Q #1,886: What Slayer studio album turns 15 this year?
Slayer’s ninth studio album ‘God Hates Us All’ is going to be fifteen years old this September. September 11th, to be exact.
This record, along with Dream Theater’s ‘Live Scenes from New York,’ were both released on one of the most notorious days of modern history, and both had their album covers changed as a result. Slayer gets a bit more of the expected censorship nod, as major retailers (ha! remember those?) weren’t keen on a blood soaked bible with a pentagram of nails (above) getting placed on their end caps in stores. The cover was probably going to get that treatment regardless, and the album’s original title would’ve probably had the same impact based on the release date. ‘Soundtrack to the Apocalypse’ ended up being the title of the Slayer boxed set encompassing their entire career, but it was initially suggested to be the title of the group’s ninth album. See what I mean about how it’s far less “controversial” and more about it being Slayer? Dream Theater’s album cover was far more artistic, and featured a barbed wire apple ablaze, illuminating the NYC skyline behind it, featuring the Twin Towers of the World Trade Center. That album cover doesn’t even likely get a second glance as being inappropriate, without being a massively horrible victim of circumstance.
But all visual elements aside, Slayer really came out swinging on this one. At the time, the dropped tune guitars and subsequent material of their previous release ‘Diabolus in Musica’ hadn’t really sat too well across the board with the band’s intense fan base. The band was even split on the release, with drummer Paul Bostaph feeling it was as “experimental” as Slayer could get, while Kerry King admittedly stated that he took a major back seat on the writing process because he was so against the nu-metal movement at the time and its massive popularity. For those that remember my Judas Priest email (#818, right here), Kerry King referred to ‘Diabolus’ as Slayer’s ‘Turbo.’ I can only imagine how much King enjoyed the band being on late 90’s Ozzfests and Tattoo the Earth tours. Then again, he didn’t seem to enjoy this final Mayhem Fest tour, either.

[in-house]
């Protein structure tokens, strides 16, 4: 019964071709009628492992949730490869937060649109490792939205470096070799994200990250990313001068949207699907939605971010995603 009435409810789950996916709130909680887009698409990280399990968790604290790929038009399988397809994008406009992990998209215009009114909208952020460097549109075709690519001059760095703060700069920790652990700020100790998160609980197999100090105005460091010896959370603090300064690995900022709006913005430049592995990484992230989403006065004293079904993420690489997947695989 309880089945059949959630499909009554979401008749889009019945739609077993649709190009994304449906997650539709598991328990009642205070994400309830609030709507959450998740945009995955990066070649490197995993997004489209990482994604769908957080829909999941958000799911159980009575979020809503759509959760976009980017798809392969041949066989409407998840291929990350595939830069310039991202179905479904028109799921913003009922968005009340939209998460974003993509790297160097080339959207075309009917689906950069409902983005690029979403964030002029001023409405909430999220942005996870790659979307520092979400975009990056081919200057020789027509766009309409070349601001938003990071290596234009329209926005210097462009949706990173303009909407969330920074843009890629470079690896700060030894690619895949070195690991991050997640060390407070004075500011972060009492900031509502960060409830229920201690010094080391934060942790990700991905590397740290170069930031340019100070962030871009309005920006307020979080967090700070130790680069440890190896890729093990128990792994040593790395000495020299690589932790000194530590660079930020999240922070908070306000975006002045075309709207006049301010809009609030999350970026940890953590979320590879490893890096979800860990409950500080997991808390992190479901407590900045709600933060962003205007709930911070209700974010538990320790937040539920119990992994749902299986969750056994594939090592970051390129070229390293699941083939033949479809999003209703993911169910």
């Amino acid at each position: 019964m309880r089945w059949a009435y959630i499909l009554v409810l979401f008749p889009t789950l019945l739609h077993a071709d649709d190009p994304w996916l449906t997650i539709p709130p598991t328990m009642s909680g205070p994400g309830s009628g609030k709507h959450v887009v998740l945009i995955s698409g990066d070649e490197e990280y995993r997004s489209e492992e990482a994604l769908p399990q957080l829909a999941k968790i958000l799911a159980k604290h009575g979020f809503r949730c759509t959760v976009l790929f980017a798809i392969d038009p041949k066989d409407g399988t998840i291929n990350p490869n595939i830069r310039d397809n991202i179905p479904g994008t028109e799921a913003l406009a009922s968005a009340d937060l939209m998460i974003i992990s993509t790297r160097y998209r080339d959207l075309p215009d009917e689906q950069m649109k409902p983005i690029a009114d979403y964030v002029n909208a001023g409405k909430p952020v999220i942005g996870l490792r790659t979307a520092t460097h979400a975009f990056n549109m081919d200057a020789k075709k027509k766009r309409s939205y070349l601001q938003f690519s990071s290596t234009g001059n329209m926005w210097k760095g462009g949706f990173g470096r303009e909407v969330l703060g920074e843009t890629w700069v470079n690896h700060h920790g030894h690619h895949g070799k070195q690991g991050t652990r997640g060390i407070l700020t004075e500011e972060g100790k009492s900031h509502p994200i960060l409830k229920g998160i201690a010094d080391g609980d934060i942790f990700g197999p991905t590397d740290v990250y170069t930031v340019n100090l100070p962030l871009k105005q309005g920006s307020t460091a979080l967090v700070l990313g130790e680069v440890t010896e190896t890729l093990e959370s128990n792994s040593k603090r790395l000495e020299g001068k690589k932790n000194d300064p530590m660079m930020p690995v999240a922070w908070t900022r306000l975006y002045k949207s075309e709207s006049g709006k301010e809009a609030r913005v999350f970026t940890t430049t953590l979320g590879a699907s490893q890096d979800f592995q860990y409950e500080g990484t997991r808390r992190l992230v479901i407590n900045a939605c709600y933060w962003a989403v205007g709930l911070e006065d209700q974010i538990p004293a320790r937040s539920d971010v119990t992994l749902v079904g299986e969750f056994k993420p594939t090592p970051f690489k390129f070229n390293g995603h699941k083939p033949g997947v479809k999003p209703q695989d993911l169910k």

‘God Hates Us All’ continued down the path of the down tuned guitars, and dropped even lower with the use of seven string guitars on some tracks. ‘God’ also sees more Kerry King material, which could account for such a return to form in this later chapter of Slayer history. But one of the most major adjustments was the band not having famed producer Rick Rubin at the helm. Rubin was said to have been out of the loop on all things modern and heavy, and burnt out on making heavy albums. One of the album’s singles that appeared on the Dracula 2000 soundtrack, ‘Bloodline,’ was a test track for American producer Matt Hyde (notable UK producer Matt Hyde worked with Machine Head, Trivium, Slipknot, and 4Arm to name a few.) The band was into the work done by Hyde, and brought him on to produce the new album. Hyde changed the location of the album tracking, taking the band out of Los Angeles, CA and put them into Bryan Adams studio in Vancouver, Canada.
‘God Hates Us All’ would be the final album with drummer Paul Bostaph until his return on 2015’s ‘Repentless’. Upon Paul’s exit, the band recruited original drummer Dave Lombardo to complete their tour schedule. Afterwards, the band opened auditions for the vacant drum throne, to which they auditioned a select few drummers compared to the high volume of applicants. Dave Lombardo even made a pick for the band out to the drummers that participated, but his accessibility to Slayer ultimately ended up being his ticket back into the band. Having just played with Dave, and having him involved with the selection process made it impossible for the band to choose any other candidate. There is still some footage floating around YouTube of my drummer colleague Kevin Talley jamming with Slayer at their rehearsal spot. I might be biased, but I think at least one album with Talley behind the kit would’ve been a pretty insane Slayer record. But alas, Lombardo had to return. This would begin the next chapter of Slayer, and lead to some of the more TMZ-styled controversy that we have become accustomed to over recent years.
Now as the more things change, we have seen Lombardo’s departure and Bostaph’s return. ‘God Hates Us All’ would be the last album to feature Paul Bostaph along with Jeff Hanneman who passed away in 2013.